In a recent article I shared the K%+IFFB%-BB% metric that I used to evaluate pitchers. As discussed, the combination of strikeouts and the ability to induce weak contact on infield fly balls — the batted ball with the highest probably of turning into an out — while limiting free passes are skills we like to target when selecting players for our game. Using that same theory and data, I’ve identified three you’re currently able to land in snake drafts outside of the top-100 players selected in qualified NFBC drafts.

The purpose of this particular metric and all of the K%+IFFB%-BB% data is taken directly from my analysis here and my spreadsheet here. All of the NFBC ADP data used in this analysis are for 15-team “Draft Champions” drafts between 01.01.19 and 02.19.19.

Starting Pitchers to Consider

Rich Hill | Dodgers | K%+IFFB%-BB% Rank: 27 | NFBC ADP: 182

Entering his age 39 season, Rich Hill is the most senior hurler you’ll come across on this list. For that reason, along with the fact that Hill appears so frequently on the disabled list (now referred to as injured list) that MLB charges him rent there, many analysts dropped the Dodgers’ southpaw down their player pool lists.

It’s not for the lack of production when healthy and on the hill, though. The ADP penalty is more likely attributed to the lack of innings from year-to-year. Just once over the course of his lengthy career has Hill been on the bump for more than 150 innings. And that was way back in 2007 as a member of the Chicago Cubs. 12 years and 9 teams later Hill has only logged more than 100 innings three times, with the peak being in 2017 with the Dodgers at 135.2 IP. Projection systems believe he’ll pitch anywhere from 124-to-159 frames in 2019.

With that said, you’re drafting Hill based on value and the fact that he pitches in the NL West for the Dodgers. You’re also drafting Hill due to the spectacular second-half of 2018. Here’s a look at pre- and post-ASB splits for Rich Hill versus his career:

There is definitely some BABIP luck noise going on there in the second half split, but it’s hard to ignore the spike in K% and IFFB% and dip in BB%. Hill’s second half K%-BB% is eighth-best in the first division among qualified arms behind the following: Justin Verlander, Max Scherzer, Jacob deGrom, German Marquez, Patrick Corbin and Gerrit Cole. Those seven arms are elite company and guys who all have ADPs in rounds 1-4 of 15-teamers. And of those names, only deGrom (0.83) and Scherzer (0.93) posted a better WHIP than Hill’s 0.94.

The lack of innings is surely a concern. So if you’re going to target Hill somewhere between rounds 8-12, you should already have a pair of aces or 200ish inning arms in tow to supplement. He’s a bit older and a bit injury prone, but if he can give you 85% of his second-half effort as a pick in the 120-200 range, he’s going to be a fine value for your number three or four starter and should provide a decent amount of wins, strikeouts and fine ratios so long as he’s on the bump.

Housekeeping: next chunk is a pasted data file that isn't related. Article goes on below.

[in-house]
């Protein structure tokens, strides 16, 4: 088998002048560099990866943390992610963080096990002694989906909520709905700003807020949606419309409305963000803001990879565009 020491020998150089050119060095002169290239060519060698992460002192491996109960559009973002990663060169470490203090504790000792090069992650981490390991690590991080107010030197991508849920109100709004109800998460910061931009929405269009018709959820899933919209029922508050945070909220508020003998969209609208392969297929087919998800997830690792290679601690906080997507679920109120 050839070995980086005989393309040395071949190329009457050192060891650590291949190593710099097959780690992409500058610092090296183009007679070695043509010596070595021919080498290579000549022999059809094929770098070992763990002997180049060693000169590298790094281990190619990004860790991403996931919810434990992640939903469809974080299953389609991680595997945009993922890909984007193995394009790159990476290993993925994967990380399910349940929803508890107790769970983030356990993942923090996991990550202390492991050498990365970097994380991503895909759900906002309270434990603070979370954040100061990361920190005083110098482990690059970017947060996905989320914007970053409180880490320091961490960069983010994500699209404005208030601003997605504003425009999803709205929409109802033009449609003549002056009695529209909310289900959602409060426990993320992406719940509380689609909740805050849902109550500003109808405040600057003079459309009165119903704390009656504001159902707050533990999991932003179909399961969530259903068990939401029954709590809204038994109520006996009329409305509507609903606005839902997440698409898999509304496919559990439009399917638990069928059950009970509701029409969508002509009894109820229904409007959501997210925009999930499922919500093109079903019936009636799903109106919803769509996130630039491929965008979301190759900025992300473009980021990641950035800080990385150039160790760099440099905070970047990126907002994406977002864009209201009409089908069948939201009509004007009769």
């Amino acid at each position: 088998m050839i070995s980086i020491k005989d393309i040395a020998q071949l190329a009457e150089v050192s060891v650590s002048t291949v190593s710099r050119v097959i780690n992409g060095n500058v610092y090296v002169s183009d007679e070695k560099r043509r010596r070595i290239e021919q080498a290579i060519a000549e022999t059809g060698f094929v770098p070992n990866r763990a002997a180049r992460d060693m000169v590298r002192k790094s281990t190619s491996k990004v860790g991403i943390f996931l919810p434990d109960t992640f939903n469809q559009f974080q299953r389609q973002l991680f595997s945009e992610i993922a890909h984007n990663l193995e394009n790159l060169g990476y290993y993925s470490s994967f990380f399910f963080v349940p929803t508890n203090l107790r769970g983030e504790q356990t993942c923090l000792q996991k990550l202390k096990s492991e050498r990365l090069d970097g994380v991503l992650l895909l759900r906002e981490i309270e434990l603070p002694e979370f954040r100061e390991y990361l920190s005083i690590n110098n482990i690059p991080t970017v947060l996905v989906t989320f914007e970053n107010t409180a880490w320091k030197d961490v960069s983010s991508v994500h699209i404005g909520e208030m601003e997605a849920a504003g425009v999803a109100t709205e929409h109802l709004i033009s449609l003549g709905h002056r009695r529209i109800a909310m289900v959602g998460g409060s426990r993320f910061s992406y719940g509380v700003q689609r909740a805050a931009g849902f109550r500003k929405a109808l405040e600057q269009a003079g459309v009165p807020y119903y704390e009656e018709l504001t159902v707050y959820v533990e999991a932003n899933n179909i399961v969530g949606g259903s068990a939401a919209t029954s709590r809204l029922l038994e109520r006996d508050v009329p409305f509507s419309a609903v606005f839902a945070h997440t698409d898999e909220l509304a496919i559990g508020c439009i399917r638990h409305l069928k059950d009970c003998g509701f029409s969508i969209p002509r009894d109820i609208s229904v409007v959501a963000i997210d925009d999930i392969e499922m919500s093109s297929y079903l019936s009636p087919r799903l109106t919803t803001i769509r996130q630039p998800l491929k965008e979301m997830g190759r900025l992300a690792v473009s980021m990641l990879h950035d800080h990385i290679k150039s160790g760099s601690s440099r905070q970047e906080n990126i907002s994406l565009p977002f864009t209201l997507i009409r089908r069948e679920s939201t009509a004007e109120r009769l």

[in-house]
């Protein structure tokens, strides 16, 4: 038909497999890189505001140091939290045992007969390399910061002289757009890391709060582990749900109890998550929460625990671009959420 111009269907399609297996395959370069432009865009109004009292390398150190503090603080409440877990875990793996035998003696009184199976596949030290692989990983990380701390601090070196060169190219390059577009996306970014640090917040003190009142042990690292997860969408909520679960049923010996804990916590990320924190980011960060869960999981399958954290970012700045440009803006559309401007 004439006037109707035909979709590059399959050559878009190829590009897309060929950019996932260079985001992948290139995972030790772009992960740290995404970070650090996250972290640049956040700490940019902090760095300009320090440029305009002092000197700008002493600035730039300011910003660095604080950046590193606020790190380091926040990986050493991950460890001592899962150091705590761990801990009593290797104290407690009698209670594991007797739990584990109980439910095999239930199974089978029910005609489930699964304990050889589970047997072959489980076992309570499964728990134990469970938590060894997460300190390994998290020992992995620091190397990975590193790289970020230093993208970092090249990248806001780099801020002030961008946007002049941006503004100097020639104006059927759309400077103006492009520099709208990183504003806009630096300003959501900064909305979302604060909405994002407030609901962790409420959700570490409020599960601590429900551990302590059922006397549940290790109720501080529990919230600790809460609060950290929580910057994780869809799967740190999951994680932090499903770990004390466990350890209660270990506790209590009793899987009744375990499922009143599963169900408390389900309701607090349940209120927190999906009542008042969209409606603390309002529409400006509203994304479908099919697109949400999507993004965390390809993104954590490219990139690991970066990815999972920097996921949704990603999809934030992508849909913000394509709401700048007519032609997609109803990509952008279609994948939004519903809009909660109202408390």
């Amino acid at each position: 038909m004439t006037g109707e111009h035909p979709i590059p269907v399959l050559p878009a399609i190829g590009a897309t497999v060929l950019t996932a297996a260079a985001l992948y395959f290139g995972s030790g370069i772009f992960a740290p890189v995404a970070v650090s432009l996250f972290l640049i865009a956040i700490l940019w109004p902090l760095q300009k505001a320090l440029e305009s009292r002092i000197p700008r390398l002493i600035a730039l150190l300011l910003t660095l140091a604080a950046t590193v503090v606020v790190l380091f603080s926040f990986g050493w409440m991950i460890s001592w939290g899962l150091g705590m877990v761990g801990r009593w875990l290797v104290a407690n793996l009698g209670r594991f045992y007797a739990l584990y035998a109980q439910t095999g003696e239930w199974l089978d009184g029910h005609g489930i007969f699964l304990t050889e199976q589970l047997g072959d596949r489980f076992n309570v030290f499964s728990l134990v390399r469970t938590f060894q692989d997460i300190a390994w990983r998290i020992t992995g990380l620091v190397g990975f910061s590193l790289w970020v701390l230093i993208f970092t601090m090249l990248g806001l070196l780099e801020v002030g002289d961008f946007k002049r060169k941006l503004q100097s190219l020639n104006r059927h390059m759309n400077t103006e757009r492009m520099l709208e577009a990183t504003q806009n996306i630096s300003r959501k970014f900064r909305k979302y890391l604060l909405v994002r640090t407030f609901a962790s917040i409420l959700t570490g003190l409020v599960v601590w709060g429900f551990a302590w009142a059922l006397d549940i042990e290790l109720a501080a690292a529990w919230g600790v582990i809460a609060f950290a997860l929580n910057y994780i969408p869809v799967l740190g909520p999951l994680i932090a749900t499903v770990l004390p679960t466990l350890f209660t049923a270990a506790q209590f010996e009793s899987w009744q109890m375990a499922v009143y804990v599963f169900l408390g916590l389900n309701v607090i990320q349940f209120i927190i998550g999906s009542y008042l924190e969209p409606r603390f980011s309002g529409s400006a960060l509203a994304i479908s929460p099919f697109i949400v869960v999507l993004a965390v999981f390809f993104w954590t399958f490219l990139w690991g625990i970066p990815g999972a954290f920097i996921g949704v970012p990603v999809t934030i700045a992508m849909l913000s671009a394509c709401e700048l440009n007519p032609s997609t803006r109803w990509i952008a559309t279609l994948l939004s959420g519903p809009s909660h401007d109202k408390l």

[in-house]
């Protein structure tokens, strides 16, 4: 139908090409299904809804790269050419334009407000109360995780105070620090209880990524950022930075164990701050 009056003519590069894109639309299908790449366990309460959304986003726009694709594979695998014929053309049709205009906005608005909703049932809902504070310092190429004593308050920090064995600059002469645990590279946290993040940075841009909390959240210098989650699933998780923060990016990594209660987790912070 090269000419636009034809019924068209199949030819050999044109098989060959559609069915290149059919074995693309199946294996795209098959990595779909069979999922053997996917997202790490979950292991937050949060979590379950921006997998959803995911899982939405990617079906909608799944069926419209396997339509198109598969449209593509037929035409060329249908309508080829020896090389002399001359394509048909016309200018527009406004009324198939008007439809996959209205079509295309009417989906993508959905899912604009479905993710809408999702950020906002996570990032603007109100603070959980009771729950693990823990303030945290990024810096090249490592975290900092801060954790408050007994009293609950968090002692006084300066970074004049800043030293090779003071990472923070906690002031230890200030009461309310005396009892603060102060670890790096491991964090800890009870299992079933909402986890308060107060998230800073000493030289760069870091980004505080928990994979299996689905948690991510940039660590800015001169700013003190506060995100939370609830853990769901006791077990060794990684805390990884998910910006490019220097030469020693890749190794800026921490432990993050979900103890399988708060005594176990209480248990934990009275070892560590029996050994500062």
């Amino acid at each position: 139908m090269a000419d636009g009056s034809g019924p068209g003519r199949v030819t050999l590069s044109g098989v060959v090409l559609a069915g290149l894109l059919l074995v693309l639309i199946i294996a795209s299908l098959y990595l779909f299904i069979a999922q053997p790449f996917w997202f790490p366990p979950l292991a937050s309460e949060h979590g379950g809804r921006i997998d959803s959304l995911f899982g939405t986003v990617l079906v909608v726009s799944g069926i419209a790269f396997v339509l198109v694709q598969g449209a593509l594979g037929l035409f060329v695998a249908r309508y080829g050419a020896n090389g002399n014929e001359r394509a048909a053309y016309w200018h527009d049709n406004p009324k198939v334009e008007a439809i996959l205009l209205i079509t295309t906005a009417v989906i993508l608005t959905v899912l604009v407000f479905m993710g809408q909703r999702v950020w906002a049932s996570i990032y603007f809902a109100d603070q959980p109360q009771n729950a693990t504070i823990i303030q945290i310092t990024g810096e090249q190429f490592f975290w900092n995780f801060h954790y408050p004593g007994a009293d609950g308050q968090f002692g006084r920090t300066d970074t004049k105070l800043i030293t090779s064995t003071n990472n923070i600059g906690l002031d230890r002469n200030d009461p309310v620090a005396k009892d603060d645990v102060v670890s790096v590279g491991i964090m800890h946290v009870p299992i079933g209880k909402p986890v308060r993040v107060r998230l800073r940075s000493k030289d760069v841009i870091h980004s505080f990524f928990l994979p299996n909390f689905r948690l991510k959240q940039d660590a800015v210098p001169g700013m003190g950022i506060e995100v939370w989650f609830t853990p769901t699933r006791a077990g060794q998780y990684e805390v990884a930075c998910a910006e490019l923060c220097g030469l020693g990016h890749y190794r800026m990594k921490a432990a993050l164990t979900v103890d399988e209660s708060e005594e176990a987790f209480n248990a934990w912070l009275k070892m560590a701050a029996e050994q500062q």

J.A. Happ | Yankees | K%+IFFB%-BB% Rank: 41 | NFBC ADP: 143

Happ is back in the Bronx on a 2-year/$34 million pact with the Yankees following a late-season deal to New York from Toronto. Between two teams in ’18, the veteran left-hander posted 17 wins, a 3.65 ERA (3.98 FIP) and career-bests in WHIP (1.13) and K%-BB% (19.4%). He came in at #41 amongst qualified hurlers on our K%+IFFB%-BB% chart with slight blemishes in the ERA, FIP and BB% departments.

Projections such as Derek Carty’s THE BAT believe that Happ will continue to be an above average starter going forward with his ERA inching a bit towards his 2018 FIP and the WHIP moving from ’18’s 1.13 to 1.22, closer to his career mark of 1.31.

With that in mind, Happ is currently being taken about pick 143 in qualified NFBC drafts which makes him roughly the 37th SP off the board. To compare, Happ was taken today in the 15-team Tout Wars Draft & Hold league with the third pick in the 12th round (183 overall) by Ariel Cohen. For a guy that eats a good amount of innings (THE BAT ’19: 168IP) and may fan close to 200 batters (THE BAT ’19: 175K, 193K in ’18) a target of round 10-12 in 15-team formats will provide a ton of value teams looking to add arms late following  two early aces strategy to start.

Nathan Eovaldi | Red Sox | K%+IFFB%-BB% Rank: 43 | NFBC ADP: 172

Twenty-nine year-old Nathan Eovaldi inked a 4-year/$68 million deal to return to the Boston Red Sox this offseason. The right-hander is coming off a season that wasn’t his best but finished strong as a crucial piece to Boston’s World Series victory.

For the entire 2018 campaign Eovaldi paired a 22.2% K% with an excellent 4.4% BB% for a 17.8% K%-BB%. Once in Boston, Eovaldi posted a 3.33 ERA, a 1.28 WHIP and fanned 48 batters in 12 appearances (11 GS, 54 IP). The addition of a cutter really seemed to make the difference for the veteran righty. Innings may be an issue — Eovaldi’s highest two innings totals came in 2014 with the Marlins (199.2 IP) and 2015 with the Yankees (154.1 IP), so we’ll want Eovaldi to be a supplemental piece to our starting rotation similar to the way we’ll be approaching the aforementioned Rich Hill.

Eovaldi has a current ADP of 172 in NFBC leagues and was drafted at 12.2 (182 overall) in the Tout Wars Draft & Hold, one pick before J.A. Happ. Gun for him in the same round range as you would Happ.

To see more values from this list, please click on the link above to visit the chart. Be on the lookout tomorrow for our reliever edition of values using this same strategy.

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